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The 1984 Supreme Court decision in Chevron U.S.A., Inc v. NRDC, 467 U.S. 837 established rules for judicial review of agency interpretations of statutes. An agency's rulemaking authority is derived through statute. Therefore, when an agency rulemaking is challenged in court, an agency's interpretation of their statutory authority is central to determining the legitimacy of the regulation.

The 1984 Supreme Court decision in Chevron U.S.A., Inc v. NRDC, 467 U.S. 837 established rules for judicial review of agency interpretations of statutes. An agency's rulemaking authority is derived through statute. Therefore, when an agency rulemaking is challenged in court, an agency's interpretation of their statutory authority is central to determining the legitimacy of the regulation.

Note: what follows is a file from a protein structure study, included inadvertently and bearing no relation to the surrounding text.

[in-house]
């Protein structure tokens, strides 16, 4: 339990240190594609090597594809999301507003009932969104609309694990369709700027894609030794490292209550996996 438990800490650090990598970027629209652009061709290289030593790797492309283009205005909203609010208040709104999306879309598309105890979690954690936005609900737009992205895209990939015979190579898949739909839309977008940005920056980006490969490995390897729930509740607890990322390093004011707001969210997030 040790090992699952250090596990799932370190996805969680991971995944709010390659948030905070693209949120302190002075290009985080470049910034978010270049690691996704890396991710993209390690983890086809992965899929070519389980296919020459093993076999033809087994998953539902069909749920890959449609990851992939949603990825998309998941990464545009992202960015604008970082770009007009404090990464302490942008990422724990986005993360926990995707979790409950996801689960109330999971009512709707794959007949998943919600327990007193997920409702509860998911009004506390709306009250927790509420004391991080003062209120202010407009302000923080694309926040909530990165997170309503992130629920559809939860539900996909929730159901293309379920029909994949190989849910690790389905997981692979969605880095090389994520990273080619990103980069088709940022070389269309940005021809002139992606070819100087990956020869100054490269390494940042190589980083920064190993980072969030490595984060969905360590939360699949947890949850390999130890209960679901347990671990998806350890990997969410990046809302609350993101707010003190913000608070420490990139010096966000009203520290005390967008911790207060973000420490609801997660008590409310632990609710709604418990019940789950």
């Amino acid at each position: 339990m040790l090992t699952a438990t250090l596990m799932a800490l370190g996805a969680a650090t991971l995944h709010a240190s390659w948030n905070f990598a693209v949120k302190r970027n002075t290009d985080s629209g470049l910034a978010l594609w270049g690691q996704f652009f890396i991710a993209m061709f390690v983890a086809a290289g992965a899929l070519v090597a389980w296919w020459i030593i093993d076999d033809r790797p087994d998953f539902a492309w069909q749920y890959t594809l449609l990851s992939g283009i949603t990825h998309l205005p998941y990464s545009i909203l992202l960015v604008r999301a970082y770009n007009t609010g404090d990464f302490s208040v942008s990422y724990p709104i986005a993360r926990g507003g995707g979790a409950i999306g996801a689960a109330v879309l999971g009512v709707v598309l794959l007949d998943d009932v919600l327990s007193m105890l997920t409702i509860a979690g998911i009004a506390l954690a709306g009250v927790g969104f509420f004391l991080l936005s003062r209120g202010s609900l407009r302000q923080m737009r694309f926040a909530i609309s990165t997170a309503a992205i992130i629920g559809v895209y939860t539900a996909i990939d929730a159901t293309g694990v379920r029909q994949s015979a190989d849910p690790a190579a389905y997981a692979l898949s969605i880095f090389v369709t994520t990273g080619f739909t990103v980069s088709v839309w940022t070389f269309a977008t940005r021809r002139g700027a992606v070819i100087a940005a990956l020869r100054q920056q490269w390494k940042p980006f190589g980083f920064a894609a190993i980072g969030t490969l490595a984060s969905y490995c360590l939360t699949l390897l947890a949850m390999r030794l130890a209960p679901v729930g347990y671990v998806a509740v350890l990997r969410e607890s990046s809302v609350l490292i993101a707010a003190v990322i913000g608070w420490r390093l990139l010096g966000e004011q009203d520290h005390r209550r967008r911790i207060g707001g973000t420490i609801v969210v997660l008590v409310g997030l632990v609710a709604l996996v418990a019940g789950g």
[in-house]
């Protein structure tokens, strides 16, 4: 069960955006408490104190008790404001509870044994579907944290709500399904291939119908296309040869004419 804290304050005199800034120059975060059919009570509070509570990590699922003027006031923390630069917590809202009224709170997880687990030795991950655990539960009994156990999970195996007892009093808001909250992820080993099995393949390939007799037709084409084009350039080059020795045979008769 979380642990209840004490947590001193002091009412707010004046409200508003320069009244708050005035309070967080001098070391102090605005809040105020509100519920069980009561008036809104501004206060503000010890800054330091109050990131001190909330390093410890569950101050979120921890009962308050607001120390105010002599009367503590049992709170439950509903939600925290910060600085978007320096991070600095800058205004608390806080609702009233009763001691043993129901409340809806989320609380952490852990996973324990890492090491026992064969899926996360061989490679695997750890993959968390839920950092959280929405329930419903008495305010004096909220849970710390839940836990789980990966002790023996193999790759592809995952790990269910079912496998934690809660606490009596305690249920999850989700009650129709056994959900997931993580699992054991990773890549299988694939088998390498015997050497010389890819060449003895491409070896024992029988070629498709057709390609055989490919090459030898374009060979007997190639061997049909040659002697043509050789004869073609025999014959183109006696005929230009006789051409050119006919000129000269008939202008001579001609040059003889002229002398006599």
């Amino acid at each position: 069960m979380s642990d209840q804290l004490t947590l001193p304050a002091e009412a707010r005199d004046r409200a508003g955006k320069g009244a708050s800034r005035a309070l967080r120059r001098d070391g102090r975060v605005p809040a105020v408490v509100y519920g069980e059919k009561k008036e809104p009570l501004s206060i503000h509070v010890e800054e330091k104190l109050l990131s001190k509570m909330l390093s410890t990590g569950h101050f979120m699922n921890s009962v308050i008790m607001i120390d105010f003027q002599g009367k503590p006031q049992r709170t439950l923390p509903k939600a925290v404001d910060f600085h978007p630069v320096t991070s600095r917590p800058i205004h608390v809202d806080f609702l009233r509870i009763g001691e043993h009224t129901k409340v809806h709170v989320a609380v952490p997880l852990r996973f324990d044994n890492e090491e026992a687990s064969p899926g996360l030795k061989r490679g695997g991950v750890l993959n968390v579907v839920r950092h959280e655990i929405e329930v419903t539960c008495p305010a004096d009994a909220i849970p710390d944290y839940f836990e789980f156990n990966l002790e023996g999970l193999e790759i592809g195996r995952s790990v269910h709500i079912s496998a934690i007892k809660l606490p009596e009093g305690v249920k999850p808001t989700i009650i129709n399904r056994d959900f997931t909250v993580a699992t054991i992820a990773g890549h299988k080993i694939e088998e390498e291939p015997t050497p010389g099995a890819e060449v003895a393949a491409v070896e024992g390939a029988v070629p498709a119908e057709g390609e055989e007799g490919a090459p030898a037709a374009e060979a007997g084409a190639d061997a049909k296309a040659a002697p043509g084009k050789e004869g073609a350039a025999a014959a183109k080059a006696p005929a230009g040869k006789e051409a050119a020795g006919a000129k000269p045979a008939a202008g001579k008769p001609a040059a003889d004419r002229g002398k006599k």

The Chevron decision created a two part test to determine regulatory authority. First, the court must determine whether Congress spoke directly to the question at issue. If so, then the court defers to the statute. If Congress did not address the issue in question in the statute itself, then the court must determine if the agency's response to the statute is based on a "permissible" interpretation of the statute. If so, then the court must defer to the agency.

The Chevron case applies only to agency interpretations made in notice-and-comment rulemakings. (See Mead Doctrine).

 

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